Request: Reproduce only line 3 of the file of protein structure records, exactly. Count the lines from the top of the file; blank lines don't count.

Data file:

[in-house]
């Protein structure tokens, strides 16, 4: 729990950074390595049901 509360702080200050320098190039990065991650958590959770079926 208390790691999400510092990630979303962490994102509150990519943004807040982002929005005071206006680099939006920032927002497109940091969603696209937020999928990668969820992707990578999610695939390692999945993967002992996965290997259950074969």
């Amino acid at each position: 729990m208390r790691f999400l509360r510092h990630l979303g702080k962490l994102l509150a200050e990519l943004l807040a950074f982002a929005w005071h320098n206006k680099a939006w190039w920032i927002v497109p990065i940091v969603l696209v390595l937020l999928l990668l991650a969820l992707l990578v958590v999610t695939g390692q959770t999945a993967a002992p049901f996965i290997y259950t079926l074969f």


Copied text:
């Amino acid at each position: 729990m208390r790691f999400l509360r510092h990630l979303g702080k962490l994102l509150a200050e990519l943004l807040a950074f982002a929005w005071h320098n206006k680099a939006w190039w920032i927002v497109p990065i940091v969603l696209v390595l937020l999928l990668l991650a969820l992707l990578v958590v999610t695939g390692q959770t999945a993967a002992p049901f996965i290997y259950t079926l074969f």